Organic Particles

Minute amounts of organic contaminants can be extremely difficult to characterize. Some of the highest resolution microanalytical methods, such as field emission SEM and TEM, provide detailed morphological and elemental information about samples; however, this information may be of little use when the particle of interest is organic and composed largely (or entirely) of carbon, hydrogen, and oxygen.

While no single method is applicable to every sample, particularly when working with mixtures or a complex sample matrix, a suite of microchemical methods, combined with precise sample preparation and experienced interpretation, can provide a wealth of information from unknown organic particles less than 10 micrometers in size. Such particles might be a protein, carbohydrate, or something else, such as a rubber, dye, pigment, or active pharmaceutical ingredient.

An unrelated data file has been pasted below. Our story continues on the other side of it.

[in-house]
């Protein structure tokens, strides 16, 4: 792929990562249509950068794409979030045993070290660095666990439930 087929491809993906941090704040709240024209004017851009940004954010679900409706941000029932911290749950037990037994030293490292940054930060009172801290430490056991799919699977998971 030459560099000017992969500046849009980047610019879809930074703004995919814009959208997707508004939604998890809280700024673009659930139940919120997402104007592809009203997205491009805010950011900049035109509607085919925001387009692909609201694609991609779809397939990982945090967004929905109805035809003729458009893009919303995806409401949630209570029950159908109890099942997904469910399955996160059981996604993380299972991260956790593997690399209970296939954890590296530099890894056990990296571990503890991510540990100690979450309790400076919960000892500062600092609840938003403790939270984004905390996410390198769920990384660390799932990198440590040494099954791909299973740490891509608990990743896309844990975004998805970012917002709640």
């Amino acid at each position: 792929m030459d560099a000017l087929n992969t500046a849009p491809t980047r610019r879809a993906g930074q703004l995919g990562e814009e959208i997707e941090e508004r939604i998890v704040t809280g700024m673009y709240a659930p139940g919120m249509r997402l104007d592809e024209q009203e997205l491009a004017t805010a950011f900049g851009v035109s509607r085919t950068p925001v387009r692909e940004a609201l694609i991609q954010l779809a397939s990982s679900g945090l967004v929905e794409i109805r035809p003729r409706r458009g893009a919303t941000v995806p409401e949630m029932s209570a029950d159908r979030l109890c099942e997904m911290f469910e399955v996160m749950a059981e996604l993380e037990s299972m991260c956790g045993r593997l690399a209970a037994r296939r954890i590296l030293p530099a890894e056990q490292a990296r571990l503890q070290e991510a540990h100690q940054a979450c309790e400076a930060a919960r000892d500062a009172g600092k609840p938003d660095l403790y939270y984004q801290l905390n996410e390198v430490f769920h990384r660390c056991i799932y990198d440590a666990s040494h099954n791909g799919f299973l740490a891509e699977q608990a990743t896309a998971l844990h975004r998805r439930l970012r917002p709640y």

At Microtrace, we utilize a combination of chemical and optical properties to characterize, constrain, and identify microscopic particles both organic and inorganic. For example, chemical information was collected from a 7 micrometer particle by means of infrared microspectroscopy.


Other methods such as polarized light microscopy, Raman microspectroscopy, and classical microchemical tests are used in conjunction with microspectroscopy to provide specific chemical information for micrometer sized particles.

Case examples include: the identification of pigmented particles, such as the red flake above; sourcing chars to their source material; and the identification of unknown microscopic particles.


In the case of carbohydrates, it is often possible to identify a carbohydrate more specifically (e.g., sucrose, microcrystalline cellulose, paper fiber, hardwood, softwood, or another type of natural fiber, to name a few). While such distinctions may seem obvious for macroscopic samples, such distinctions can be more challenging for microscopic particles, and often multiple optical and chemical microanalytical approaches are required to identify and source microscopic particles of organic compounds.

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